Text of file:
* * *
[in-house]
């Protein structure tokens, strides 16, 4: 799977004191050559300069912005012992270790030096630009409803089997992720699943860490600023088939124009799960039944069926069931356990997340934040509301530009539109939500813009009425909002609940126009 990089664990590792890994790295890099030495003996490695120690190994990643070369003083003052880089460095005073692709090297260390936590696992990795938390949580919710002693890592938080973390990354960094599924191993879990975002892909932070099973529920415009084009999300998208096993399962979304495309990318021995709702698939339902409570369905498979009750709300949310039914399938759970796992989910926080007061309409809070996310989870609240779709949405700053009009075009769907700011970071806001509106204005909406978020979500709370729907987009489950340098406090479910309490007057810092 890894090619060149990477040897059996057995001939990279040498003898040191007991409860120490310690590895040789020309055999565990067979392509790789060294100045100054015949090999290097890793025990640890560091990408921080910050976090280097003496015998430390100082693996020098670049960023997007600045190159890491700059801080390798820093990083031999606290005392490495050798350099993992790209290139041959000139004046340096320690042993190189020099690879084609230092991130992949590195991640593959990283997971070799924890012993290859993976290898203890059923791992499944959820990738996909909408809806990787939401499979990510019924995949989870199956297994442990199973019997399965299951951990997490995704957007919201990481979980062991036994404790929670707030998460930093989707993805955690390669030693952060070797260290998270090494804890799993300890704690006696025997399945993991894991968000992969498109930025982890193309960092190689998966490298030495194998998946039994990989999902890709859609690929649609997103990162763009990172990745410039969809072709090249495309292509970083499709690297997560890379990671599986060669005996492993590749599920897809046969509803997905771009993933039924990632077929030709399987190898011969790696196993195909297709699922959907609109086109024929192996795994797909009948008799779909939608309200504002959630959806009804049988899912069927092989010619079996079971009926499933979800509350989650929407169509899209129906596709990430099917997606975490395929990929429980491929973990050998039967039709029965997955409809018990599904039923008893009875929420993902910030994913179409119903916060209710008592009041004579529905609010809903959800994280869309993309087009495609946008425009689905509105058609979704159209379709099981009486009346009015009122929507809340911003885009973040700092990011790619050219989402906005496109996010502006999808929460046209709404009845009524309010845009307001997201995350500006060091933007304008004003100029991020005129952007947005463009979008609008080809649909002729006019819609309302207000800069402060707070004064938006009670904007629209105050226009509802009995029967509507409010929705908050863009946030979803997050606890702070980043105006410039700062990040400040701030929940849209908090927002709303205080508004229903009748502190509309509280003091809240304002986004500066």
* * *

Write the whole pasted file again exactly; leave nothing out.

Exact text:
[in-house]
């Protein structure tokens, strides 16, 4: 799977004191050559300069912005012992270790030096630009409803089997992720699943860490600023088939124009799960039944069926069931356990997340934040509301530009539109939500813009009425909002609940126009 990089664990590792890994790295890099030495003996490695120690190994990643070369003083003052880089460095005073692709090297260390936590696992990795938390949580919710002693890592938080973390990354960094599924191993879990975002892909932070099973529920415009084009999300998208096993399962979304495309990318021995709702698939339902409570369905498979009750709300949310039914399938759970796992989910926080007061309409809070996310989870609240779709949405700053009009075009769907700011970071806001509106204005909406978020979500709370729907987009489950340098406090479910309490007057810092 890894090619060149990477040897059996057995001939990279040498003898040191007991409860120490310690590895040789020309055999565990067979392509790789060294100045100054015949090999290097890793025990640890560091990408921080910050976090280097003496015998430390100082693996020098670049960023997007600045190159890491700059801080390798820093990083031999606290005392490495050798350099993992790209290139041959000139004046340096320690042993190189020099690879084609230092991130992949590195991640593959990283997971070799924890012993290859993976290898203890059923791992499944959820990738996909909408809806990787939401499979990510019924995949989870199956297994442990199973019997399965299951951990997490995704957007919201990481979980062991036994404790929670707030998460930093989707993805955690390669030693952060070797260290998270090494804890799993300890704690006696025997399945993991894991968000992969498109930025982890193309960092190689998966490298030495194998998946039994990989999902890709859609690929649609997103990162763009990172990745410039969809072709090249495309292509970083499709690297997560890379990671599986060669005996492993590749599920897809046969509803997905771009993933039924990632077929030709399987190898011969790696196993195909297709699922959907609109086109024929192996795994797909009948008799779909939608309200504002959630959806009804049988899912069927092989010619079996079971009926499933979800509350989650929407169509899209129906596709990430099917997606975490395929990929429980491929973990050998039967039709029965997955409809018990599904039923008893009875929420993902910030994913179409119903916060209710008592009041004579529905609010809903959800994280869309993309087009495609946008425009689905509105058609979704159209379709099981009486009346009015009122929507809340911003885009973040700092990011790619050219989402906005496109996010502006999808929460046209709404009845009524309010845009307001997201995350500006060091933007304008004003100029991020005129952007947005463009979008609008080809649909002729006019819609309302207000800069402060707070004064938006009670904007629209105050226009509802009995029967509507409010929705908050863009946030979803997050606890702070980043105006410039700062990040400040701030929940849209908090927002709303205080508004229903009748502190509309509280003091809240304002986004500066």